Carol ★★★★½

NOTE: This excerpt is the introductory section of an essay I wrote for Cineccentric, entitled "The Role of Nostalgia in the Films of Todd Haynes". Here is a link to entire piece, one which I spent a good amount of time writing and am reasonably proud of having written. In advance, thank you to anyone who opts to follow the link and spend part of their life reading the essay. It is appreciated more than you know.

Todd Haynes is a director who wears his cinematic influences on his sleeves. From his very first full-length film, Poison (1991), to his latest work, Wonderstruck (2017), his films are often defined by the era in which they take place and how they mimic the cinematic language of that era. For Haynes, implementing these styles is done for many reasons, as is the case for any director who attempts to make a nostalgic film. Not only is it a chance for Haynes to employ the style of films he loves, but it is also a chance for him to critique the representation of social issues of the time through the lens of a film from that period or provide him with an opportunity to deliver representation to a group underrepresented in cinema of the time.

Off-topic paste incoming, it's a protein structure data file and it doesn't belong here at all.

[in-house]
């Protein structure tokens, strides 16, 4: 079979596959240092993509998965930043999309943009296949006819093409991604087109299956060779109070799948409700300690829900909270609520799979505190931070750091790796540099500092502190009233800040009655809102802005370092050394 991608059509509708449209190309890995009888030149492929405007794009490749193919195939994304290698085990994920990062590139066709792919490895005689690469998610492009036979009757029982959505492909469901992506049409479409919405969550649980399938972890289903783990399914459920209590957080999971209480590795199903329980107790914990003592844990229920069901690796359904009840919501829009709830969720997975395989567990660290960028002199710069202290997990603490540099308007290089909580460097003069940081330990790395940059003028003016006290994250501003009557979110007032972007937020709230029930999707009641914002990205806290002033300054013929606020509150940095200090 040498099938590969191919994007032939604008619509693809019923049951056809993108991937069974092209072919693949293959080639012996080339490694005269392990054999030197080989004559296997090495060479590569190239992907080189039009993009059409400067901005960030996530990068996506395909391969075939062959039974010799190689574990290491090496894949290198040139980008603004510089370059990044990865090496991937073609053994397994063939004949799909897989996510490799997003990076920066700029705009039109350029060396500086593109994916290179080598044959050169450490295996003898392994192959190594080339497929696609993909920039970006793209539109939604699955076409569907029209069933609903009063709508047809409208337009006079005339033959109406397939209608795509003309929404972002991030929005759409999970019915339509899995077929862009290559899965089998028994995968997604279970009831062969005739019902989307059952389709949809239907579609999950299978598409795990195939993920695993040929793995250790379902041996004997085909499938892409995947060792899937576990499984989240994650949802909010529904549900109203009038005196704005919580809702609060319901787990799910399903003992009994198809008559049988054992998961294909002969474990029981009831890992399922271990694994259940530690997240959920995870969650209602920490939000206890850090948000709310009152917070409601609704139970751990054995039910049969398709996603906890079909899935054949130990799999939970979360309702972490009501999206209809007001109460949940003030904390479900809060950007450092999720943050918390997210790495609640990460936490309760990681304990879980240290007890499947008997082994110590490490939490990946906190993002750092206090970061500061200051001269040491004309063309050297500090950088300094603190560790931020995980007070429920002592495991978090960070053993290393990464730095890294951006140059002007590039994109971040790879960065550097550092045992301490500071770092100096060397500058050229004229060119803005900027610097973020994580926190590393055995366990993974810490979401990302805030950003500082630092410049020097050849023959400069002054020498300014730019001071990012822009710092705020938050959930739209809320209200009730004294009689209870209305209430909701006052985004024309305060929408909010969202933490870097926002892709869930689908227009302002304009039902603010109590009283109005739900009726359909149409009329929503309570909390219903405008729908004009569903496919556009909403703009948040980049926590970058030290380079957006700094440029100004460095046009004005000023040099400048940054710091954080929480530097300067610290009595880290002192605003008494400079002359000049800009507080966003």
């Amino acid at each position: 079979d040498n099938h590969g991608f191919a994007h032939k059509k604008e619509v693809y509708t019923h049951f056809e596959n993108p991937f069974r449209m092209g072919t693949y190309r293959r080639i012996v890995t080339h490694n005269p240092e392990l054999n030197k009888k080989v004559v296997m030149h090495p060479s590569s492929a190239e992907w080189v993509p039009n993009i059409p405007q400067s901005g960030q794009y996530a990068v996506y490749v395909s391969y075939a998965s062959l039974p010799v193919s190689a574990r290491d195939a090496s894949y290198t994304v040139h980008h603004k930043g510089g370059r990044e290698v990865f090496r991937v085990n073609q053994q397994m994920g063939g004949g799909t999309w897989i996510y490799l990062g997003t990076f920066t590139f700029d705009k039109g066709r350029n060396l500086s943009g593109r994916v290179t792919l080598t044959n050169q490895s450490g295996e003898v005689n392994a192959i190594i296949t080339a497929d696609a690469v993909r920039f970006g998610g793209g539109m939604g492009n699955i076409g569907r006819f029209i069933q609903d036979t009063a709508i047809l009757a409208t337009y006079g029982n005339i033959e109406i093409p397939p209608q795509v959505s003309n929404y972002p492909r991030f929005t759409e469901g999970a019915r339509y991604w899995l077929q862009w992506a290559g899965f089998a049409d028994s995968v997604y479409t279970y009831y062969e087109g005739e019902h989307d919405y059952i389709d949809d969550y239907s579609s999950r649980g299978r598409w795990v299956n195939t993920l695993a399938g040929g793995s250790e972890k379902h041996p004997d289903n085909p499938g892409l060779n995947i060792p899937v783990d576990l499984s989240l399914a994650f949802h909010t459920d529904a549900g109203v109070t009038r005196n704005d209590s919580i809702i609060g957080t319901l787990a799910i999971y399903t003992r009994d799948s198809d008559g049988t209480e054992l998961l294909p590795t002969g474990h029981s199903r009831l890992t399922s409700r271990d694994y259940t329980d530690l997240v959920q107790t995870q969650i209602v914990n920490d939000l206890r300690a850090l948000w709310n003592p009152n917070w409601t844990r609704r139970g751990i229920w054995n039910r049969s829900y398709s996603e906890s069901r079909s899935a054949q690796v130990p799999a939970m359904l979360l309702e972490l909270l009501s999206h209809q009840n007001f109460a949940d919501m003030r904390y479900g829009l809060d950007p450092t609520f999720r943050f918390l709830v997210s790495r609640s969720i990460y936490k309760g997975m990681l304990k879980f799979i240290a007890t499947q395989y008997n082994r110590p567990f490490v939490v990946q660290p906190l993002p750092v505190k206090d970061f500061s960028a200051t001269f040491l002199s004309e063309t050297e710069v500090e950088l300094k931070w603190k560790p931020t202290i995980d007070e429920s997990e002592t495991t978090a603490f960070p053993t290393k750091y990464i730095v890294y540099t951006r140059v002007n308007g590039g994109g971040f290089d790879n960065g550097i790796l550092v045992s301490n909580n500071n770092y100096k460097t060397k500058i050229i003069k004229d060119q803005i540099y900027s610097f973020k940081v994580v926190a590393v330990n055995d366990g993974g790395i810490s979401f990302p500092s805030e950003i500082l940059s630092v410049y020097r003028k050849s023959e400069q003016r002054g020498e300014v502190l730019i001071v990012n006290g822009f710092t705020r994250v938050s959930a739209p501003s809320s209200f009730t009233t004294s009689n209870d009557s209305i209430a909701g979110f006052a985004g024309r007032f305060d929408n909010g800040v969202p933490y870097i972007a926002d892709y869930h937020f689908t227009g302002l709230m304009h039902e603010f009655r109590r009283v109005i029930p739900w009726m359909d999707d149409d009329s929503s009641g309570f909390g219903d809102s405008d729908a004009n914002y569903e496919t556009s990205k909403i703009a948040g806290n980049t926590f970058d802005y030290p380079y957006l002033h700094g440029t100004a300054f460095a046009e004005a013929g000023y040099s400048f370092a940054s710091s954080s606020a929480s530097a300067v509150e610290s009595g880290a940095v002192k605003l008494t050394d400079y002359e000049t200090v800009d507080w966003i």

At the center of his reliance upon this nostalgia filmmaking, however, is his film Wonderstruck. Serving as the one of the chief examples of Haynes’ repeated attempts to mimic the style of classic films, the film further serves as a representation of what Haynes seeks to do in his work. For him, his filmography serves as a museum, full of exhibits of past styles and ideas that he has carefully curated to tell a new story. Rather than merely represent history as seen by the world at the times his films take place, Haynes takes nostalgia, peels back its glossy exterior, and uses his own worldview and ideals as a means of providing audiences with the dark truth.


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